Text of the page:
THE Catholic Church is not getting much good press of late.
The Royal Commission into Institutional Responses to Child Sexual Abuse has made the Church an easy target for the media and deservedly so.
Mother Teresa made headlines for a few days with her canonisation, but always paired with negative connotations regarding her legacy.
This is the state of mainstream press, but what does it look like in a Catholic media newsroom?
Working in Catholic media has its moments, but your efforts can be taken for granted.
The Archdiocese of Brisbane has its own media team, a Communications office and this newspaper, the latter of which is funded by people who pay each week to read our paper, and our advertisers.
The Archdiocesan communications network reaches more than 150,000 people each month – coverage many news organisations would envy in a time of dwindling media revenues and readers.
We are a small team of dedicated people churning out a weekly newspaper, daily social media posts, videos, magazines, online newsletters and other material on various platforms to evangelise and keep people informed about what’s happening in the archdiocese, the country and across the globe from the Catholic perspective.
Mainstream media isn’t covering these stories, but we are.
The truth is if we don’t cover them, they will never see the light of day.
It’s a job that is demanding, but the reward is helping to share the Good News.
The Australian Catholic Press Association was meeting in Sydney recently discussing ways Catholic media should be believed in, and supported by Christians.
Our team has not always been recognised for their skill by our fellow Catholics.
A story The Catholic Leader covered recently was posted on a reader’s Facebook account.
One of the commenters posted that it was interesting, but suggested some real media should cover the story.
Real media? Really? We have a newsroom with more than 100 years of collective journalism experience across a variety of media.
We have Walkley Award winners, former editors of major newsrooms, multiple award-winning journalists and other talented team members and yet we’re still considered a lower level of journalism.
More recent feedback concerned a four-minute news video on an event in Brisbane posted on our YouTube channel.
I was told it looked as though “some real media” had done the story.
After working in mainstream media for more than a decade, I hate to break it to these people, but the majority of stories they want covered will never be covered in secular media.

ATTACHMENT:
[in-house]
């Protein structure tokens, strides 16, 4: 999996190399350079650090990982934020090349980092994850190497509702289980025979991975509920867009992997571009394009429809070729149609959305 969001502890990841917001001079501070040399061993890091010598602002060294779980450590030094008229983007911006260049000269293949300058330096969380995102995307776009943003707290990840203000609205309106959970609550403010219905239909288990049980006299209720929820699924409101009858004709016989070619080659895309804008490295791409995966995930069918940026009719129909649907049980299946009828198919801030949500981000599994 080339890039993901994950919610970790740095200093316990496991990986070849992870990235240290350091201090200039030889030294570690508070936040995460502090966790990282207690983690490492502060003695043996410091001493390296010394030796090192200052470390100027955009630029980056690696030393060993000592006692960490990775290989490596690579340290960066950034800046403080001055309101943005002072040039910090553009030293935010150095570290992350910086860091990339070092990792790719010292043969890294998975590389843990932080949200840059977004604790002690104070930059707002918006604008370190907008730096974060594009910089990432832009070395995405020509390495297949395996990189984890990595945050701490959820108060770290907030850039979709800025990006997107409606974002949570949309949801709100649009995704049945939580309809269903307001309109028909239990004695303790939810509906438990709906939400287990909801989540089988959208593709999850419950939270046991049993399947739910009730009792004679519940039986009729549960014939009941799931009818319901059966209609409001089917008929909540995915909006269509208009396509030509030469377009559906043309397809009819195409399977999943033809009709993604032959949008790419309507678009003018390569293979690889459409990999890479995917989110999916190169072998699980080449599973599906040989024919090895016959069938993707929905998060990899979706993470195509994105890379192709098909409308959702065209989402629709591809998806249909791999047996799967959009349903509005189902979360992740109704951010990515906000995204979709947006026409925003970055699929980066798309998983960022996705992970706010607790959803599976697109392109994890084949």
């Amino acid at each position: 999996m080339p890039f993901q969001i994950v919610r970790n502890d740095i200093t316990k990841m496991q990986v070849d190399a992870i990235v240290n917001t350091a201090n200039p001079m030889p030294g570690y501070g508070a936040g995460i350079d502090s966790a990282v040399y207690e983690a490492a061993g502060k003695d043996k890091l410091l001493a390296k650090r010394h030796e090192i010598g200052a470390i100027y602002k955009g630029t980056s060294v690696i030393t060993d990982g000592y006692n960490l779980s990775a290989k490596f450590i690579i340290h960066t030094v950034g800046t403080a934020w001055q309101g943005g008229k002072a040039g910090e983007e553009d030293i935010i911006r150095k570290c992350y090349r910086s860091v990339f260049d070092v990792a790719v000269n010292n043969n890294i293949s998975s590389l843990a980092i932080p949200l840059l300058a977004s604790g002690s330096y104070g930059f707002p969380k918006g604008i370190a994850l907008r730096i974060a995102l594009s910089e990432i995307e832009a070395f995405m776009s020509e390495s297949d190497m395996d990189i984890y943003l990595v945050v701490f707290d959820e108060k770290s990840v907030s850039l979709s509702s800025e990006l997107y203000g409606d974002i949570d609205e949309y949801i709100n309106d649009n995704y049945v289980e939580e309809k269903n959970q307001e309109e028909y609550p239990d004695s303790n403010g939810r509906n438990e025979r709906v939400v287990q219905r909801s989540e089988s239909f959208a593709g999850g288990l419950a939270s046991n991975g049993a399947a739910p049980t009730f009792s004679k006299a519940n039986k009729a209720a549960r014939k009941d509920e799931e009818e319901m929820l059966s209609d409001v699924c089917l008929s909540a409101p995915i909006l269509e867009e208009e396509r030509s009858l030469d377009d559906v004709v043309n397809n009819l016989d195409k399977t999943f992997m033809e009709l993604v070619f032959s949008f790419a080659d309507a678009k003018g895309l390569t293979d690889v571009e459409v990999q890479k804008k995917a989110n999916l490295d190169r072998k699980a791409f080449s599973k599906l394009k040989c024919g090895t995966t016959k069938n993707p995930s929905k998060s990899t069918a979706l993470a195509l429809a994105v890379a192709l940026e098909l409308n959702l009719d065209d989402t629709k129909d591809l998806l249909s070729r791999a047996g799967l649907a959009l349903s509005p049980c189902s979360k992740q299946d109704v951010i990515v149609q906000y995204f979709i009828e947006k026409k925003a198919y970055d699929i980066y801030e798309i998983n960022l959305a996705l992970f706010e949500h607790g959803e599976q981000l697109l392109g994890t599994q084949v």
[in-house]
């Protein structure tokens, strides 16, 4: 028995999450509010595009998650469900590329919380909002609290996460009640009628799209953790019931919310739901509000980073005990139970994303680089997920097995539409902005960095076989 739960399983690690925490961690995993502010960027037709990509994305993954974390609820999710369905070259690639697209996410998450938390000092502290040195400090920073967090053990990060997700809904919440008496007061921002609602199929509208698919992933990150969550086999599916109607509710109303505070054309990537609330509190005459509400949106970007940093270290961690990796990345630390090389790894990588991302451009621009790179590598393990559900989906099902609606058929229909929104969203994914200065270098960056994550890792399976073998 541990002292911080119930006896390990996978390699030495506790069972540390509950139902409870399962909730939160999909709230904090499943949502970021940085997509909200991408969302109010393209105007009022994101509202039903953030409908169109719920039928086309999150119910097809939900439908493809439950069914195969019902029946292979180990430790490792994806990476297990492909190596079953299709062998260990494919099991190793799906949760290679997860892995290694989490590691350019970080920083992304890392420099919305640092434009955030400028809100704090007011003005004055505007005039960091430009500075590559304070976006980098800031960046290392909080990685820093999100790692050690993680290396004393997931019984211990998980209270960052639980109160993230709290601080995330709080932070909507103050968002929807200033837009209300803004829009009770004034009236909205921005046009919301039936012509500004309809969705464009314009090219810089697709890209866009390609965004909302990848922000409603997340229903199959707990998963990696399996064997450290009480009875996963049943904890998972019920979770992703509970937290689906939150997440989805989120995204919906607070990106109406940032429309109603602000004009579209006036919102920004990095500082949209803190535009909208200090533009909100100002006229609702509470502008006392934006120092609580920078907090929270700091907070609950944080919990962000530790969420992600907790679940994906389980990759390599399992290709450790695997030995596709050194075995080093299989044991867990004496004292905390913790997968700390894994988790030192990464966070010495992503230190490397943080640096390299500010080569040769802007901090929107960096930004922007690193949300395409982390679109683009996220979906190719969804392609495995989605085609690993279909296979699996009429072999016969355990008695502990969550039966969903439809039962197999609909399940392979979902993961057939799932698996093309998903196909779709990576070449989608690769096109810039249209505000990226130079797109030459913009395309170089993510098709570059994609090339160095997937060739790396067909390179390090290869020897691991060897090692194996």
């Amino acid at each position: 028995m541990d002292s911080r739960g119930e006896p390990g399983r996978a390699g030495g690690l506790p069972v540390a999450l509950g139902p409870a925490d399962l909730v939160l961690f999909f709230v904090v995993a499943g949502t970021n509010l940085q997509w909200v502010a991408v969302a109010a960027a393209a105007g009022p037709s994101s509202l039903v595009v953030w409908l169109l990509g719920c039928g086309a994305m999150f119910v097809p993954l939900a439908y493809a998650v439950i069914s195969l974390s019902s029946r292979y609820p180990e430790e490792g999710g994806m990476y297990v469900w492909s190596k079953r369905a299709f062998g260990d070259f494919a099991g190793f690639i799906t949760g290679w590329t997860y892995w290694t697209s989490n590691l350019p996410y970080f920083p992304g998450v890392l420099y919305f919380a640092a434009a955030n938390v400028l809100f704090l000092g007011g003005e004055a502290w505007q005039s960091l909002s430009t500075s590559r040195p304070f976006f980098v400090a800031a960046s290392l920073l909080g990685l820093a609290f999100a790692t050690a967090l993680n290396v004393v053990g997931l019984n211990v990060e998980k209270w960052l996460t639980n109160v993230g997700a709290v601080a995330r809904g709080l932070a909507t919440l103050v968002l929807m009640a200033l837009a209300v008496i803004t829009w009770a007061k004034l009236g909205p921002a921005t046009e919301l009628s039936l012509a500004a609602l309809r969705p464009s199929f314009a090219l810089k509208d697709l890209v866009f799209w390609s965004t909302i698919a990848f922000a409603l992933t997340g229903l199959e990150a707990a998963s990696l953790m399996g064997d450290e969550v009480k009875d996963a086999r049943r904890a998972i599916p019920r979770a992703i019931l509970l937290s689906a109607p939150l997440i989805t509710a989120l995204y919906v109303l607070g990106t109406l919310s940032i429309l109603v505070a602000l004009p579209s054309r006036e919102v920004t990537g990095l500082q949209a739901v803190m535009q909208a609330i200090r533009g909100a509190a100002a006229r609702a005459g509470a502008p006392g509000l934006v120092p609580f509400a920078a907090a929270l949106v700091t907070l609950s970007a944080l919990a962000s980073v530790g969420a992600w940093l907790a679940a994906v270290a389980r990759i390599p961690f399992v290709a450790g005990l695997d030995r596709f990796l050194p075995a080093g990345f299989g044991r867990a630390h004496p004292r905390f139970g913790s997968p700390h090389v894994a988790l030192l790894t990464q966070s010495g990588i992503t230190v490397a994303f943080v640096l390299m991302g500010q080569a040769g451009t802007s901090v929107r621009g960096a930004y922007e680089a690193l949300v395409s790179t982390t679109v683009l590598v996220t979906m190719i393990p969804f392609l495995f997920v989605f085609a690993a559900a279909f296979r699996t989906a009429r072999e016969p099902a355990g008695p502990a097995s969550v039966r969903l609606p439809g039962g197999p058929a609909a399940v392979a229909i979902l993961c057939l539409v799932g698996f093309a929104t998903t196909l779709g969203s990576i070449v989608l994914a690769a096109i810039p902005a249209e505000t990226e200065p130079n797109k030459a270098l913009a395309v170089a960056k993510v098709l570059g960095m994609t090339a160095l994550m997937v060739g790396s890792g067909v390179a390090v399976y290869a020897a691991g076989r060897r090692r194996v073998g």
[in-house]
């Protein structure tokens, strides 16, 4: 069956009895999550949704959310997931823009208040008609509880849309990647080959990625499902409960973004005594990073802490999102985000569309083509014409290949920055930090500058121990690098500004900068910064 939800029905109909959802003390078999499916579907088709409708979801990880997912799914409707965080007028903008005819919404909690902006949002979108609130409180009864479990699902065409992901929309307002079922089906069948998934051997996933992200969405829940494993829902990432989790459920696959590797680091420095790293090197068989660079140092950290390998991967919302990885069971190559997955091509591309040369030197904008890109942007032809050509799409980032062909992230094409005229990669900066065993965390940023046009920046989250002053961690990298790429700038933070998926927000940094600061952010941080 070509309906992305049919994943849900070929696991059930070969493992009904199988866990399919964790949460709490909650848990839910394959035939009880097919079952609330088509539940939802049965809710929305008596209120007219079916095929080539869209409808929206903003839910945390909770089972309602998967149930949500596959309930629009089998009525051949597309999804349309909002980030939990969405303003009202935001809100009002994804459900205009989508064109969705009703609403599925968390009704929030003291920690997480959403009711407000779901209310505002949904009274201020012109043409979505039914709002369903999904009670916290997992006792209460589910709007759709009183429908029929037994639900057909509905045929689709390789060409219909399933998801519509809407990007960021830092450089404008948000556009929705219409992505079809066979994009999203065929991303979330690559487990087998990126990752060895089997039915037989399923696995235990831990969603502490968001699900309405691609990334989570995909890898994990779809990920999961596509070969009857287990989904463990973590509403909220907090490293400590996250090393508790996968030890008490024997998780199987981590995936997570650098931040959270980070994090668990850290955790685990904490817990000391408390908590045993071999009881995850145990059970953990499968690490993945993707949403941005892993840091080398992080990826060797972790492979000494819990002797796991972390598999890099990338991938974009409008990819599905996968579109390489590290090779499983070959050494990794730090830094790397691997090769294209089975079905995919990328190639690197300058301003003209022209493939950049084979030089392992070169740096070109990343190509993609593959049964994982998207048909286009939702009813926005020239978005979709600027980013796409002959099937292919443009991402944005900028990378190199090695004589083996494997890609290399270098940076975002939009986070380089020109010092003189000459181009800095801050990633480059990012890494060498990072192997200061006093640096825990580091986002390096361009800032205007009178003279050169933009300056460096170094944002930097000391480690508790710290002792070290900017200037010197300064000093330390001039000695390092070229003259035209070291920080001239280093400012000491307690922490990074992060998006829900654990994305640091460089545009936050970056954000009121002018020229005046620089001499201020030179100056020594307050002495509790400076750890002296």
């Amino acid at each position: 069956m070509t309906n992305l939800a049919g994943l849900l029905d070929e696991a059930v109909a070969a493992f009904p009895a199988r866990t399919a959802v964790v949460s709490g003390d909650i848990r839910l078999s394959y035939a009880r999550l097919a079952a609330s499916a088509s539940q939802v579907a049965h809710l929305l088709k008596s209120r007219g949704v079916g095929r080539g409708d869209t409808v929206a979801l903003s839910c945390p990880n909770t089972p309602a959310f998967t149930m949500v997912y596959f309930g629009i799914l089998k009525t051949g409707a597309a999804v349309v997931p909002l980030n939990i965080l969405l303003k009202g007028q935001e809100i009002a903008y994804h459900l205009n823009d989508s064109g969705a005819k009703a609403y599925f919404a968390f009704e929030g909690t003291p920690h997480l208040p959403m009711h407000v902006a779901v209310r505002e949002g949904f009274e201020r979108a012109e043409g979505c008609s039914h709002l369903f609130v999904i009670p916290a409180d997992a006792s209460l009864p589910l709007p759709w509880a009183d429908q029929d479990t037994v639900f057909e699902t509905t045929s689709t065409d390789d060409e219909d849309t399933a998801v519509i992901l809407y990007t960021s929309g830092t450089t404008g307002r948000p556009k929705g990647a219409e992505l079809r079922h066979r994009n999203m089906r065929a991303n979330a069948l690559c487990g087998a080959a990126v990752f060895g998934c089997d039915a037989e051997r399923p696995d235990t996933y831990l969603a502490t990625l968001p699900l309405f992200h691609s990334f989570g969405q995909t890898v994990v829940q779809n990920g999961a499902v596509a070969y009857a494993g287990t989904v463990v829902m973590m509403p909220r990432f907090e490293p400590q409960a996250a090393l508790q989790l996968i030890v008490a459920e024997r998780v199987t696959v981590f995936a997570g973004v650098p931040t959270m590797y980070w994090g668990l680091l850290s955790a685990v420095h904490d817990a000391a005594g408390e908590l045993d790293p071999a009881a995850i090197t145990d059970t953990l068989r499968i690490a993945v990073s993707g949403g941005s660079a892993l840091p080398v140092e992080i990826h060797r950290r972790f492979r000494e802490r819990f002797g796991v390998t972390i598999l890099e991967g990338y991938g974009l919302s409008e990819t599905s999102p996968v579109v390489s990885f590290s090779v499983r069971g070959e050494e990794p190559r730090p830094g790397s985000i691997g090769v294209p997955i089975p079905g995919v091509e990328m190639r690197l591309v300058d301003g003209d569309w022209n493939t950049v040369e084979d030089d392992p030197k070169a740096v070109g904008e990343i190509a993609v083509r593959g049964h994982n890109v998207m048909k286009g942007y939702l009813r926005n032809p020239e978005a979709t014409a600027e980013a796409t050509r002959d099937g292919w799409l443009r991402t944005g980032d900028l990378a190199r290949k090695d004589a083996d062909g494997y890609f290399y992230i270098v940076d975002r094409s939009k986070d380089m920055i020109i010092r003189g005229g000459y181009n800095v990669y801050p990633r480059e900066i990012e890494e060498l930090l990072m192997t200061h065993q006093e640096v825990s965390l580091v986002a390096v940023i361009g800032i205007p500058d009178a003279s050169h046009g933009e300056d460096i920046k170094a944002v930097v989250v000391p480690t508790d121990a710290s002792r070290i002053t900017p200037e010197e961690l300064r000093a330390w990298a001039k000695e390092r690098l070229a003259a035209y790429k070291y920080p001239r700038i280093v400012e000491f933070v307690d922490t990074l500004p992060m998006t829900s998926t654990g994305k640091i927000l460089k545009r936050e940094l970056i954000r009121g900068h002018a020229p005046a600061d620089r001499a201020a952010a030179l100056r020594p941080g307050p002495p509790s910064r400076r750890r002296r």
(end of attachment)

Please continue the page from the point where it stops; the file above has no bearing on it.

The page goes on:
The secular narrative and the religious narrative rarely cross paths.
If people want to see Catholic media continue, and keep providing a place to give the voiceless a voice, we need new attitudes about Catholic press.
We don’t seek accolades or awards, but they are always welcomed if they come our way. We won several awards at the recent ACPA Conference.
These awards encourage us to continue being at the forefront of all journalism in Australia – to report the truth with honesty, fairness, independence and respect for the rights of others.
Recently American journalist Greg Erlandson, who will become the director and editor in chief of the Catholic News Service of the United States bishops, spoke about this attitude towards Catholic press.
He said the Catholic press had a critical role to play in the media, not just in the Church.
“This will take some courage. It also will call for professionalism and restraint in the face of really un-Christian hatefulness and arrogance, often driven by ideologies and agendas hostile to the Church or its leaders,” he said.
“Catholic media … are the only really consistent effort made at adult faith formation.
“Whether explicitly or implicitly, the Catholic press helps Catholics become more knowledgeable not just about current events, but about their faith and how it applies today.”
This is our mission at The Catholic Leader, and we need readers to appreciate our output.
Mr Erlandson said what the Catholic media needed to do was report intelligently, honestly and from a perspective of faith, helping to both inform and educate Catholics.
“More educated and more intelligent listeners are the best antidote to the superficial, even erroneous reporting that one can find in the general media when it comes to Church documents and statements,” he said.
“The Church is a 2000-year-young embodiment of God’s love for us. It is dedicated to the renewal of the world and the salvation of souls.
“It doesn’t fulfil its mission by playing it safe or by being forever in a defensive posture.”
This is what we at The Catholic Leader are here to do and with your support we can only do better.
Matt Emerick is the managing editor of The Catholic Leader. He has worked as a journalist and subeditor for mainstream and Catholic media for over 15 years.